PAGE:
Many sales teams find the most value when they use video for regular, recurring updates. Use a video template so all you have to do is plug in the new numbers each week, month, or quarter. And if you ever need someone to step in for you, the format will already be set.

Your update videos should:

Stay under two minutes.

This is plenty of time to convey the main points, without boring people in the process.

Be personal.

To give your updates a more personal touch, add video footage of yourself or someone else on the team, even if you just pop on screen at the beginning for an introduction. Your audience will engage more with the video and pay more attention as a result. . Include the highlights.

Don’t bore people with every little detail. Tell them what they need to know, then give them an opportunity to learn more.

Add a call-to-action.

What if you have more information to share? Add a call-to-action button linking to a more in-depth report so folks can take a look on their own time.


Companies with ongoing sales training programs close 10% more of their forecasted deals than companies without.

Sales training is important — but only if your reps remember what they learn. Video can supercharge the learning process. The average person retains up to 95% of what they watch, compared to just 10% of what they read. When it comes to retention, you can’t beat video.

When to make a training video

Video is an incredibly flexible training medium. It doesn’t entirely replace other types of training. But it does a lot to enhance your program.

Use a training video to quickly summarize the main points of a longer training, conference, or seminar so your team can easily refer back to the information later.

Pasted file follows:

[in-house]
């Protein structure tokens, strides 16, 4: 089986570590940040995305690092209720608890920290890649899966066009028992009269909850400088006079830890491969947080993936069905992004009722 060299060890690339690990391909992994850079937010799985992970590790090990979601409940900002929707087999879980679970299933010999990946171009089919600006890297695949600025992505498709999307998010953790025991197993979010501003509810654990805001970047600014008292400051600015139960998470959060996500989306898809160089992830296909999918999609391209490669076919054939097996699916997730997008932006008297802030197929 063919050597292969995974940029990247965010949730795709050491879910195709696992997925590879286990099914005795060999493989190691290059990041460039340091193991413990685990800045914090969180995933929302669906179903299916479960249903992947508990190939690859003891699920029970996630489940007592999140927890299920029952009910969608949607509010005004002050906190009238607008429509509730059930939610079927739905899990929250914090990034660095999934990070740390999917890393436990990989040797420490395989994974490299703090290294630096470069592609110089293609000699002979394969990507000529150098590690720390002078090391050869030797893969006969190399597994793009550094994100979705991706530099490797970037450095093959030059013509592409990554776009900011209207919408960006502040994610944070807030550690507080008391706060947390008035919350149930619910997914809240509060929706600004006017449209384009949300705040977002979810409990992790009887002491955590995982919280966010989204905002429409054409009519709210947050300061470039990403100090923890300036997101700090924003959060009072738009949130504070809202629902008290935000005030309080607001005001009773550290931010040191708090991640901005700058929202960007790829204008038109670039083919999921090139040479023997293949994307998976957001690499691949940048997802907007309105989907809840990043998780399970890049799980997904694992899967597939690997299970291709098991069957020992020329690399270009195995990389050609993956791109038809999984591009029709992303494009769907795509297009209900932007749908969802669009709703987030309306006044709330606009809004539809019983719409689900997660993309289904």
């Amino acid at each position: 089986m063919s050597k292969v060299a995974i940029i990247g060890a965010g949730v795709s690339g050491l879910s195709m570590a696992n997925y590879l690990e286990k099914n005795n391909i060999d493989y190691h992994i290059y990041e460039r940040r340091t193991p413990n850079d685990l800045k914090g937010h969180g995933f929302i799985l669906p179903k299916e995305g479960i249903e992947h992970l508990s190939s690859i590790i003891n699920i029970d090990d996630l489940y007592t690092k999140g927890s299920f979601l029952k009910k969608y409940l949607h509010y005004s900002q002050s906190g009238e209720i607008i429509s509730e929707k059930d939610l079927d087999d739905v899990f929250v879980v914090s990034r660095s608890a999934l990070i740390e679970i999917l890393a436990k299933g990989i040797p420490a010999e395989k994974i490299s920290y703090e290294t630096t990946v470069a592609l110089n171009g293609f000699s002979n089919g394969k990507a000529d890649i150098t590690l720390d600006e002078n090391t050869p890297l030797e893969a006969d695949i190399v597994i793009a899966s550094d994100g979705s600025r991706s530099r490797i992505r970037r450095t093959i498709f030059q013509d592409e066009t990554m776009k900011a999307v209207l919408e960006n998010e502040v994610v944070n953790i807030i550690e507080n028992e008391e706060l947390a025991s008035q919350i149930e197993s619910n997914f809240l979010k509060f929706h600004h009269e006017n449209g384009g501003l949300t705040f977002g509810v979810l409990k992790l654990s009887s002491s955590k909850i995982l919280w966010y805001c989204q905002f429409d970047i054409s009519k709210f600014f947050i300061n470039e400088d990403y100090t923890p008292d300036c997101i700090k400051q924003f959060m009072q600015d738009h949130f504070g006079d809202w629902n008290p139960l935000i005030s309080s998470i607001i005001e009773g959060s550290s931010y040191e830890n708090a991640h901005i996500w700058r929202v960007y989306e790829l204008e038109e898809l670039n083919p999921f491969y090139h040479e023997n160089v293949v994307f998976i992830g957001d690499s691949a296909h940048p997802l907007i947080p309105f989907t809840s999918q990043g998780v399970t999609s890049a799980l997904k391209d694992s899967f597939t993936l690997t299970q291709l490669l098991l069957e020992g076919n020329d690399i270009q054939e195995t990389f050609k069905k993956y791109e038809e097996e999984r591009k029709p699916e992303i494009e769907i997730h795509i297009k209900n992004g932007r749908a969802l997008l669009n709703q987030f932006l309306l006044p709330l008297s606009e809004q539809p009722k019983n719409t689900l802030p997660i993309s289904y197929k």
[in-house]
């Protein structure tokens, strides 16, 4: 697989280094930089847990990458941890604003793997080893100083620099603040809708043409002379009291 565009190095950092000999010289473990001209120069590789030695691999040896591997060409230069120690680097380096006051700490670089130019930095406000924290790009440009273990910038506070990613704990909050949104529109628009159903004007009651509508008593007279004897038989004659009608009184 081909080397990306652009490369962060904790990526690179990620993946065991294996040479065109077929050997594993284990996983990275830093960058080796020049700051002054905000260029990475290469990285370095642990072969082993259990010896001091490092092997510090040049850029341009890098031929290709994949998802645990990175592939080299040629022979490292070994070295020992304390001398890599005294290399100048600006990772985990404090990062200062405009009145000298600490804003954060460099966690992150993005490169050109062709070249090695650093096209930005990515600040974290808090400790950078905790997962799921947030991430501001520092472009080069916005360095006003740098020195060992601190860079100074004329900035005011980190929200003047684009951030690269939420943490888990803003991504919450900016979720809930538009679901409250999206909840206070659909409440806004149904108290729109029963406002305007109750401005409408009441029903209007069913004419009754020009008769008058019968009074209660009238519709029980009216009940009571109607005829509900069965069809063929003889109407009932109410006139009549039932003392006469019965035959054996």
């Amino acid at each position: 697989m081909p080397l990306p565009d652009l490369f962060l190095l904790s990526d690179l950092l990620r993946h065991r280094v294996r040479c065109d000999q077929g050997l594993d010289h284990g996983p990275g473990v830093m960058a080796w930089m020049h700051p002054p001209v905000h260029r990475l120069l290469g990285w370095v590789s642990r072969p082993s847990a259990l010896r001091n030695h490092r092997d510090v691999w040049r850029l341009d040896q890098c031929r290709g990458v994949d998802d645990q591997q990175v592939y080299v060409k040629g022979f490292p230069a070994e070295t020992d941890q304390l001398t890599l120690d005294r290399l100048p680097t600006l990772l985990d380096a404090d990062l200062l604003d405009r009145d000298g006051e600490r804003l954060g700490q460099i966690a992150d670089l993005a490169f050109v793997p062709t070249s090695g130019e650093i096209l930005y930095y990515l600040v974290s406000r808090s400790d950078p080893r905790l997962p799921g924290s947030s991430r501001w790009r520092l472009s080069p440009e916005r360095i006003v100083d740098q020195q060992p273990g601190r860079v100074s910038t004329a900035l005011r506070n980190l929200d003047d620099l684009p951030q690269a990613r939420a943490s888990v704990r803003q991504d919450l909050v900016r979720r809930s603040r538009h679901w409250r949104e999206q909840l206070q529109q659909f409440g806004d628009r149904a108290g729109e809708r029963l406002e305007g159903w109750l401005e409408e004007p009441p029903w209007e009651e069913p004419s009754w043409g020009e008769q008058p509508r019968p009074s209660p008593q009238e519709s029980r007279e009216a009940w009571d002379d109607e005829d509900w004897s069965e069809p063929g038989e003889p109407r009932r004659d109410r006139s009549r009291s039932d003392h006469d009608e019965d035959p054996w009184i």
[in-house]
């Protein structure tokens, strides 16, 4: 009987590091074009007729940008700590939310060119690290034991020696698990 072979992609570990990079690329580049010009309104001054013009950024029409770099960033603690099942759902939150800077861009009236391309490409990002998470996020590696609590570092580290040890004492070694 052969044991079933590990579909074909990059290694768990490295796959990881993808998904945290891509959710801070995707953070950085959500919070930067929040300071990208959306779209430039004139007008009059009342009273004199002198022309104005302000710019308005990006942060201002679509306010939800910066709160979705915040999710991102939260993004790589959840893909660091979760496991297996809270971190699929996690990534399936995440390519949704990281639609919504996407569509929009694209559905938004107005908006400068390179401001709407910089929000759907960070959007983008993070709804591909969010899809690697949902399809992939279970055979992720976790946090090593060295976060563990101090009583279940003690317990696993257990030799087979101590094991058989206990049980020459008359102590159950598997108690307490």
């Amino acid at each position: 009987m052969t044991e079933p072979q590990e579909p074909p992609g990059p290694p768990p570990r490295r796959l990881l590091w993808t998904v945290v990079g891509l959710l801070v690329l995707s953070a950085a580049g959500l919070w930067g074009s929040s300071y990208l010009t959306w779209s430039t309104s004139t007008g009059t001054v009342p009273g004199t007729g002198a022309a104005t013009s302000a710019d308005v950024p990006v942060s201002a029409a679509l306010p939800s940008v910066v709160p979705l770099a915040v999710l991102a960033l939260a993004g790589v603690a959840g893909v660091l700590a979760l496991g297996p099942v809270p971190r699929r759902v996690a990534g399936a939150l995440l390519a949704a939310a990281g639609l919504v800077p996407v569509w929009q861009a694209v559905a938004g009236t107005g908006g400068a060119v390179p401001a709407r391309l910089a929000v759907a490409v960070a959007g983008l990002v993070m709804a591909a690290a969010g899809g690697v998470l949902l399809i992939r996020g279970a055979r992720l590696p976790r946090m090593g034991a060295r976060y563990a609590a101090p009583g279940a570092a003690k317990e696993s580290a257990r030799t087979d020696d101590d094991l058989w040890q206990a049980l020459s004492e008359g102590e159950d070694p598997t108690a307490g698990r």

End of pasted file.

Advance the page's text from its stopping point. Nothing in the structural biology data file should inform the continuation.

Or create short, standalone videos that teach reps how to do very specific things. These micro-trainings can be sent on a regular basis, ensuring your team is always improving. And because they’re so short, no one will mind getting them, even on a weekly basis.

Your training videos should:

Mention the “why”.

Your training videos should definitely tell people what to do. But don’t forget to tell them why, too. When reps understand why you’re asking them to do something, they’ll be more inclined to actually, you know, do it.

Use bullet points.

Training videos usually include complex information. To increase rep comprehension, break down details into bite-size chunks with on-screen text in bullet points.

Get animated.

Learning new skills is hard work. Make things easier on your reps by including fun animations in your training videos. This keeps people interested so they actually retain the information you’re trying to teach them.


Last but certainly not least, we have reporting videos.

Sales reporting videos are a great option for quickly updating the team on vital information, so they can be as successful as possible. Unfortunately, most of the reports reps receive are bang-your-head-against-the-wall boring.

As such, most sales reps either skim these reports or neglect to read them at all. This makes it difficult (read: impossible) for them to capitalize on the important information you share.

Reporting videos are an engaging alternative that solves this problem.

When to make a sales reporting video

Make a sales reporting video as a standalone or as a supplement to just about any written report. Use video to update the team on progress toward sales goals, report on individual and team metrics, or sare cost and revenue numbers.

Your reporting videos should:

Use imagery.

Include animated charts and graphs to help people visualize the important data in your reporting videos.

Maintain brevity.

Less is (usually) more when it comes to reports. Give people the stats they need, but don’t prolong your video for the sake of it. Include a link to the full data set for anyone who wants to dig in.

Five best practices for making sales enablement videos

It doesn’t matter if you want to make an announcement or report on your department’s achievements, these five best practices will make any sales enablement video more fun, engaging, and memorable.